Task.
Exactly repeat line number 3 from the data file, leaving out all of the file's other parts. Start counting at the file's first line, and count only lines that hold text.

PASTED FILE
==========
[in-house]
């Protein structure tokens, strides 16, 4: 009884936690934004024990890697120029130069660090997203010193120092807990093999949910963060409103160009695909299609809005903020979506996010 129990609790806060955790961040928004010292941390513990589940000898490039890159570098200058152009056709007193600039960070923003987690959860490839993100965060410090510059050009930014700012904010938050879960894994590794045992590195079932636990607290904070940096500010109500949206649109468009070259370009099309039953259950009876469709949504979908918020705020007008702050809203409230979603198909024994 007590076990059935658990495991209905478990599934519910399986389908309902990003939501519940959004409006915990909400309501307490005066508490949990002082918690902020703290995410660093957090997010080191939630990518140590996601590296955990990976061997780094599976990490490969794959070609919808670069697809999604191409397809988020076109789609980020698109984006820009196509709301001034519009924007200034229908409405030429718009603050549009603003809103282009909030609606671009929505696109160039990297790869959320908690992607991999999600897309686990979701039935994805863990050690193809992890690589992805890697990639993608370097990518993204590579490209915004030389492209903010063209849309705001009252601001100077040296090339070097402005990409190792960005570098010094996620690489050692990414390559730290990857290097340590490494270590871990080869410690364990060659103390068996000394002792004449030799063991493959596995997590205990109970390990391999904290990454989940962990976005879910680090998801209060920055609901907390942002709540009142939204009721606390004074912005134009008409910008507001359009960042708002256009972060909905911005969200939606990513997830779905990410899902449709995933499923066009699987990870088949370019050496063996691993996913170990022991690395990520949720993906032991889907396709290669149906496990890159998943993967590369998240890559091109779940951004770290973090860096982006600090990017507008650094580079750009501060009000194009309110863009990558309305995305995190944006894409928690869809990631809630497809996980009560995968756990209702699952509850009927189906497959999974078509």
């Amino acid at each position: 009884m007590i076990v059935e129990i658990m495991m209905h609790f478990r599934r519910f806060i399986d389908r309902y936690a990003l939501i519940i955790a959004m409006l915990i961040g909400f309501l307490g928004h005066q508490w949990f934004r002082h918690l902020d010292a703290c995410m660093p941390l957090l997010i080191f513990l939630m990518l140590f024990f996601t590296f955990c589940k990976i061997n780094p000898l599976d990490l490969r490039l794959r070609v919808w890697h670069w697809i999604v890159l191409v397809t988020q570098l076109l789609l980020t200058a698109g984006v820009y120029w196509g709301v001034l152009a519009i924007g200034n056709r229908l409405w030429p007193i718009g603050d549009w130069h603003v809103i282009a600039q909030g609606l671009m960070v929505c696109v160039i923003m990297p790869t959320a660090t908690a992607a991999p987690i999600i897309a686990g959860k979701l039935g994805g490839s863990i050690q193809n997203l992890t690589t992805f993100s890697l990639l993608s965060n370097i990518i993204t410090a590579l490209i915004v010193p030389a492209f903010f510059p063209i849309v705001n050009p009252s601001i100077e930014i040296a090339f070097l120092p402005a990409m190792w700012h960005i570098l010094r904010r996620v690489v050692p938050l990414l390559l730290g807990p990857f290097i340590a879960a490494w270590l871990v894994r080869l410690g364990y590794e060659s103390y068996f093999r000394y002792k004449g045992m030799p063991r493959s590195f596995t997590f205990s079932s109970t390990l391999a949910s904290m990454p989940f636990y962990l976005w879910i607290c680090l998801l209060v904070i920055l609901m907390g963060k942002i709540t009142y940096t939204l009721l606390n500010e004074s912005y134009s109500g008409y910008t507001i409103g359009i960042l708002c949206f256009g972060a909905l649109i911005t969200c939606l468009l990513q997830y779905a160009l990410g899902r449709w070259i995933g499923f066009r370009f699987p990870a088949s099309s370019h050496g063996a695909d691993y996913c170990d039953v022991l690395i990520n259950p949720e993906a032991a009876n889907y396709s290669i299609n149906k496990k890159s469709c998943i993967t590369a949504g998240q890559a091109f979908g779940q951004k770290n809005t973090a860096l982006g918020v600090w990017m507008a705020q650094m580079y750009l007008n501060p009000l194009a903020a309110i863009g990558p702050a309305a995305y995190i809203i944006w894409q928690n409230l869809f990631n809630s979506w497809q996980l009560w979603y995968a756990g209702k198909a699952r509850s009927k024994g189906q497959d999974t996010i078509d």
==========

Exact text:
């Amino acid at each position: 009884m007590i076990v059935e129990i658990m495991m209905h609790f478990r599934r519910f806060i399986d389908r309902y936690a990003l939501i519940i955790a959004m409006l915990i961040g909400f309501l307490g928004h005066q508490w949990f934004r002082h918690l902020d010292a703290c995410m660093p941390l957090l997010i080191f513990l939630m990518l140590f024990f996601t590296f955990c589940k990976i061997n780094p000898l599976d990490l490969r490039l794959r070609v919808w890697h670069w697809i999604v890159l191409v397809t988020q570098l076109l789609l980020t200058a698109g984006v820009y120029w196509g709301v001034l152009a519009i924007g200034n056709r229908l409405w030429p007193i718009g603050d549009w130069h603003v809103i282009a600039q909030g609606l671009m960070v929505c696109v160039i923003m990297p790869t959320a660090t908690a992607a991999p987690i999600i897309a686990g959860k979701l039935g994805g490839s863990i050690q193809n997203l992890t690589t992805f993100s890697l990639l993608s965060n370097i990518i993204t410090a590579l490209i915004v010193p030389a492209f903010f510059p063209i849309v705001n050009p009252s601001i100077e930014i040296a090339f070097l120092p402005a990409m190792w700012h960005i570098l010094r904010r996620v690489v050692p938050l990414l390559l730290g807990p990857f290097i340590a879960a490494w270590l871990v894994r080869l410690g364990y590794e060659s103390y068996f093999r000394y002792k004449g045992m030799p063991r493959s590195f596995t997590f205990s079932s109970t390990l391999a949910s904290m990454p989940f636990y962990l976005w879910i607290c680090l998801l209060v904070i920055l609901m907390g963060k942002i709540t009142y940096t939204l009721l606390n500010e004074s912005y134009s109500g008409y910008t507001i409103g359009i960042l708002c949206f256009g972060a909905l649109i911005t969200c939606l468009l990513q997830y779905a160009l990410g899902r449709w070259i995933g499923f066009r370009f699987p990870a088949s099309s370019h050496g063996a695909d691993y996913c170990d039953v022991l690395i990520n259950p949720e993906a032991a009876n889907y396709s290669i299609n149906k496990k890159s469709c998943i993967t590369a949504g998240q890559a091109f979908g779940q951004k770290n809005t973090a860096l982006g918020v600090w990017m507008a705020q650094m580079y750009l007008n501060p009000l194009a903020a309110i863009g990558p702050a309305a995305y995190i809203i944006w894409q928690n409230l869809f990631n809630s979506w497809q996980l009560w979603y995968a756990g209702k198909a699952r509850s009927k024994g189906q497959d999974t996010i078509d």